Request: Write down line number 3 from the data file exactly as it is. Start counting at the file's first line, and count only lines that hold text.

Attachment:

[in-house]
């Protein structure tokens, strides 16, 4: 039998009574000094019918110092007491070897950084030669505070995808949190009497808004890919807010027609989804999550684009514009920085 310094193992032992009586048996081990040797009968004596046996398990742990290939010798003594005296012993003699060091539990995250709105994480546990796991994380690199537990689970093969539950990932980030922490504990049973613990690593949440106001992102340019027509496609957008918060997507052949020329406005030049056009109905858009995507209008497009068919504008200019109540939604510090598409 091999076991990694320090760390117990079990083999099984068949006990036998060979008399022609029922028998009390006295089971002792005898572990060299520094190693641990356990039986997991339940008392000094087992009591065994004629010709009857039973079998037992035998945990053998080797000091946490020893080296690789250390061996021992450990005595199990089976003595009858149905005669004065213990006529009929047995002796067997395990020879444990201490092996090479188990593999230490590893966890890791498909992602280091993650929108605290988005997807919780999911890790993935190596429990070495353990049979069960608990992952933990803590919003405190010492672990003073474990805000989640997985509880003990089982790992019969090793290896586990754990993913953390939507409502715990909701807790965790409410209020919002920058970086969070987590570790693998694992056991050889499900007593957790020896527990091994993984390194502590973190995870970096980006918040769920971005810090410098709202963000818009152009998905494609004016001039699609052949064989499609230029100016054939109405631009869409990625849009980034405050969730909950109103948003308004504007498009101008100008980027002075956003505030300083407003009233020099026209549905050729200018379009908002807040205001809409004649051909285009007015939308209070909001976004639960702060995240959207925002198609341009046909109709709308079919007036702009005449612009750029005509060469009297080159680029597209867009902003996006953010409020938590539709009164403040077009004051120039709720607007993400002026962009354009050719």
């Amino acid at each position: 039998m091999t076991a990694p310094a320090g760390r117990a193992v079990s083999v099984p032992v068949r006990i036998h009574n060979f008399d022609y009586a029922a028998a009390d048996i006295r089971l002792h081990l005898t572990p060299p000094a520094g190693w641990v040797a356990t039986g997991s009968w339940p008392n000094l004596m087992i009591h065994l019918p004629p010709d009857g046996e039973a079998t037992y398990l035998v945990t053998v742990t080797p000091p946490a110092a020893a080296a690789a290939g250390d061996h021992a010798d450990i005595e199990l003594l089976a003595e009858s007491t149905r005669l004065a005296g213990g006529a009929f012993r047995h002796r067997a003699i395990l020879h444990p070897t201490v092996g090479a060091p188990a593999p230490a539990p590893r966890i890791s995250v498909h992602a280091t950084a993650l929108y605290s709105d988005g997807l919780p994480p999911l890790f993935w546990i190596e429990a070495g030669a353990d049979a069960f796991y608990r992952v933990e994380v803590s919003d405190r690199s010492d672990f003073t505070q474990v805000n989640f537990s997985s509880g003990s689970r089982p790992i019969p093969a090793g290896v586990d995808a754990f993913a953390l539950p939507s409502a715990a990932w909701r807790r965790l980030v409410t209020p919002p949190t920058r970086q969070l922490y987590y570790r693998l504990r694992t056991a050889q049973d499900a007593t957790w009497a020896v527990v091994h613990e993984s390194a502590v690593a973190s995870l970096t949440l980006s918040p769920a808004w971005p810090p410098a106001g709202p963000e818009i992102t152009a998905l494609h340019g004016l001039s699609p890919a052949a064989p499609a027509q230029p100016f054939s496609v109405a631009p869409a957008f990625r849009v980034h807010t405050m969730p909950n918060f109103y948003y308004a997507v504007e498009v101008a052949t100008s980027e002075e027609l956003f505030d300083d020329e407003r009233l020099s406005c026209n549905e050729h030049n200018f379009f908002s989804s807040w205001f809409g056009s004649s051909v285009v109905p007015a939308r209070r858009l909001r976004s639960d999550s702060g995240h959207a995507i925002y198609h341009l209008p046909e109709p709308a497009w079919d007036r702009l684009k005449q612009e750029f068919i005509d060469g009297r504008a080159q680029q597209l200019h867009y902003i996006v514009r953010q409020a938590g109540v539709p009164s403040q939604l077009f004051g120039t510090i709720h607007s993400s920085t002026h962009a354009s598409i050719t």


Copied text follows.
């Amino acid at each position: 039998m091999t076991a990694p310094a320090g760390r117990a193992v079990s083999v099984p032992v068949r006990i036998h009574n060979f008399d022609y009586a029922a028998a009390d048996i006295r089971l002792h081990l005898t572990p060299p000094a520094g190693w641990v040797a356990t039986g997991s009968w339940p008392n000094l004596m087992i009591h065994l019918p004629p010709d009857g046996e039973a079998t037992y398990l035998v945990t053998v742990t080797p000091p946490a110092a020893a080296a690789a290939g250390d061996h021992a010798d450990i005595e199990l003594l089976a003595e009858s007491t149905r005669l004065a005296g213990g006529a009929f012993r047995h002796r067997a003699i395990l020879h444990p070897t201490v092996g090479a060091p188990a593999p230490a539990p590893r966890i890791s995250v498909h992602a280091t950084a993650l929108y605290s709105d988005g997807l919780p994480p999911l890790f993935w546990i190596e429990a070495g030669a353990d049979a069960f796991y608990r992952v933990e994380v803590s919003d405190r690199s010492d672990f003073t505070q474990v805000n989640f537990s997985s509880g003990s689970r089982p790992i019969p093969a090793g290896v586990d995808a754990f993913a953390l539950p939507s409502a715990a990932w909701r807790r965790l980030v409410t209020p919002p949190t920058r970086q969070l922490y987590y570790r693998l504990r694992t056991a050889q049973d499900a007593t957790w009497a020896v527990v091994h613990e993984s390194a502590v690593a973190s995870l970096t949440l980006s918040p769920a808004w971005p810090p410098a106001g709202p963000e818009i992102t152009a998905l494609h340019g004016l001039s699609p890919a052949a064989p499609a027509q230029p100016f054939s496609v109405a631009p869409a957008f990625r849009v980034h807010t405050m969730p909950n918060f109103y948003y308004a997507v504007e498009v101008a052949t100008s980027e002075e027609l956003f505030d300083d020329e407003r009233l020099s406005c026209n549905e050729h030049n200018f379009f908002s989804s807040w205001f809409g056009s004649s051909v285009v109905p007015a939308r209070r858009l909001r976004s639960d999550s702060g995240h959207a995507i925002y198609h341009l209008p046909e109709p709308a497009w079919d007036r702009l684009k005449q612009e750029f068919i005509d060469g009297r504008a080159q680029q597209l200019h867009y902003i996006v514009r953010q409020a938590g109540v539709p009164s403040q939604l077009f004051g120039t510090i709720h607007s993400s920085t002026h962009a354009s598409i050719t």